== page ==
Our family dog may be the nicest "person" on the planet. Okay. He's not perfect. He does bark at the postman every day. And you have to make sure the trash bins are covered or he'll grab and shred every used tissue, then scatter the pieces around the house.
But he's a love machine. He wants nothing more than to be in the room with the humans in his family or on a lap, licking a hand. And this feels very good to us. We hope he likes it, too.
Don't worry, cat lovers. We love cats, too. And theoretically we love pigs. We realize not everyone feels this way about pets, or any animal for that matter.
But more than half of U.S. households have one or more pets living there. In some estimates, as many as three-quarters of homes with children have one or more pets.
People are very attached to the animals living with them: In an Australian survey published in 2006, more than 90% of people said they felt very close to the family pet.
I can't promise that you'll feel better if you bring a pet home, but owning a pet is associated with better mood and quality of life.
Most of the research on the bond between humans and animals revolves around dogs, so that is the focus here. The principles may apply to other pets.
Our hunter-gatherer ancestors certainly spent a lot of time interacting with animals. They tamed many and even invested some with special god-like status.
The relationship between humans and dogs goes back at least 10,000 years and probably longer. Experts say that dogs began to evolve from wolves about 40,000 years ago. According to biologists, wolves and dogs are still genetically almost identical. The main difference is in their relationships to humans.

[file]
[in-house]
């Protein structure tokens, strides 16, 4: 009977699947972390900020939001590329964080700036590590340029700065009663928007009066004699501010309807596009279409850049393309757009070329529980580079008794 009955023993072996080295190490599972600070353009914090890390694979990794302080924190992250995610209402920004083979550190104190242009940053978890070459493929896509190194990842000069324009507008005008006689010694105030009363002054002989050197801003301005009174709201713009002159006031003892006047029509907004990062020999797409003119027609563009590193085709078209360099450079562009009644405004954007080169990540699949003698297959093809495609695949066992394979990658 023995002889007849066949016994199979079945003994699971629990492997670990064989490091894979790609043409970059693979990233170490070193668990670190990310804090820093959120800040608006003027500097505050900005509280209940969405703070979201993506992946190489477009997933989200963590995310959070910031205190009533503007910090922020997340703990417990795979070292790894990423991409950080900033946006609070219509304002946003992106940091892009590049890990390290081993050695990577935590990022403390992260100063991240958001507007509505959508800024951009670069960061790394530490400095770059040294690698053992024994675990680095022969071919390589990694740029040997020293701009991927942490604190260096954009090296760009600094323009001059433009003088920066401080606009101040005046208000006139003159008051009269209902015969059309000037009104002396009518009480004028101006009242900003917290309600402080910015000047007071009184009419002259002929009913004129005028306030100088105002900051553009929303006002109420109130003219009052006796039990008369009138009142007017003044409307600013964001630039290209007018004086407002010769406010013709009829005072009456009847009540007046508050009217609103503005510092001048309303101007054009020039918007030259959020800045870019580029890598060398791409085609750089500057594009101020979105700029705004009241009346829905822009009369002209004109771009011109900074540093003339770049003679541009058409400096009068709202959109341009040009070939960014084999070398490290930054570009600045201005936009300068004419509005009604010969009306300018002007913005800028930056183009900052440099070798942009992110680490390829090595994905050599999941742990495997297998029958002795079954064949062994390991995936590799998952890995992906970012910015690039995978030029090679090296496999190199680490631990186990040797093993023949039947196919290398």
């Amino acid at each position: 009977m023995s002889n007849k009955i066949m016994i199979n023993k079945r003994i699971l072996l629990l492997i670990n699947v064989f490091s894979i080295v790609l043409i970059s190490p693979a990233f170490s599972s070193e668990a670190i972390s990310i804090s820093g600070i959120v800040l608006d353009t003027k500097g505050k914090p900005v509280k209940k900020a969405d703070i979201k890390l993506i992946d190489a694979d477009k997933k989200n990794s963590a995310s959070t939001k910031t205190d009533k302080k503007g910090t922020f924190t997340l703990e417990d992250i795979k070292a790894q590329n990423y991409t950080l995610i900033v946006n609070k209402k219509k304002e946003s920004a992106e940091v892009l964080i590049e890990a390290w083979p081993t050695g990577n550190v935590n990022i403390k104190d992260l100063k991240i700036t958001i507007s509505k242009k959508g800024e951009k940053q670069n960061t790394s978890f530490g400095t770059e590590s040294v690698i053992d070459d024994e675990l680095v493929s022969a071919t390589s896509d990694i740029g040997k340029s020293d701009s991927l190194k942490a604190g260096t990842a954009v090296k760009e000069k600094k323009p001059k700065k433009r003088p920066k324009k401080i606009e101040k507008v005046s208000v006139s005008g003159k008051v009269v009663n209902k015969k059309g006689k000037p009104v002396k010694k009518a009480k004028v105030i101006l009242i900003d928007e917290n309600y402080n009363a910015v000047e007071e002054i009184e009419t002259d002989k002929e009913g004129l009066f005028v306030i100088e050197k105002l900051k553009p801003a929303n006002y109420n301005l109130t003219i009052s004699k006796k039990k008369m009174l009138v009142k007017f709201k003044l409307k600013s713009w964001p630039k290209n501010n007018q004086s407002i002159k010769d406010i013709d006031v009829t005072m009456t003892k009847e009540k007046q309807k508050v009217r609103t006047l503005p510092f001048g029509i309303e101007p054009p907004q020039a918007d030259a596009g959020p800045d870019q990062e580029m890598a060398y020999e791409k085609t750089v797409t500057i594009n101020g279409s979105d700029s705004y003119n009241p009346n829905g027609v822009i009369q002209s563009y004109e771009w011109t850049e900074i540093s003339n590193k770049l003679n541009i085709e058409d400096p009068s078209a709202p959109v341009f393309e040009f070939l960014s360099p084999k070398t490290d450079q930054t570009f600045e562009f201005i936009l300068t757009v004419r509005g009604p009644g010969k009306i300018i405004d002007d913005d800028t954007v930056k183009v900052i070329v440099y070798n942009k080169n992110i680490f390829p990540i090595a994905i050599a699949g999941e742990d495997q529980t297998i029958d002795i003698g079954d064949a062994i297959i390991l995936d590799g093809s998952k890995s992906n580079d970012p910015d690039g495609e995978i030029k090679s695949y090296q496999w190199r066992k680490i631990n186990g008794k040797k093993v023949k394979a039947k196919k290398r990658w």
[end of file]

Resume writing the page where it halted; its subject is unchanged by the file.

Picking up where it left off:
Dogs — and their wolf ancestors and cousins — are social animals who, like humans, have a predisposition for pack or group behavior. As the writer, Mark Derr, described in Dog's Best Friend: Annals of the Dog-Human Relationship, hunter-gatherer humans came into regular contact with wolf packs. They may have even learned a thing or two from watching how wolves worked together to capture dinner.
Human and wolf groups are also similar in social structure. Each cares for and educates its young. Survival depends on communication and cooperation.
Humans also can empathize with these animals. We recognize their moods and intentions from how they hold their heads, position their bodies or move their tails.
There's been a generation of research on how owning a pet affects human health and happiness. For example:
Here are some of the ways researchers think pets make a difference:
Animals have emotional needs, too. You have to be ready to help and nurture them. Pets must be fed and groomed. Even when it's 10 degrees outside with 2 feet of snow on the ground, you must give them the opportunity to "do their thing." You have to take them to the vet for routine care, think about their reproductive needs, and make sure they are well behaved, especially around people who fear them.
If you don't particularly like animals or respond to them, they won't make you happy. If anyone in your home doesn't like animals or is allergic to them, don't invite one into your home. And although it is fairly rare to catch an illness from your pet, it can happen, so consult your doctor if you have an illness that makes you more vulnerable to infection.
One drawback is unavoidable: If you become attached to your pet, you will mourn its death.
Our dog is a love machine. He makes us happy, and his loving nature more than makes up for any barking or paper shredding. With any luck, your pet will make you happy in similar ways.
Michael Craig Miller, M.D. is editor-in-chief of the Harvard Mental Health Letter and an assistant professor of psychiatry at Harvard Medical School. Dr. Miller has an active clinical practice and has been on staff at Beth Israel Deaconess Medical Center for more than 25 years.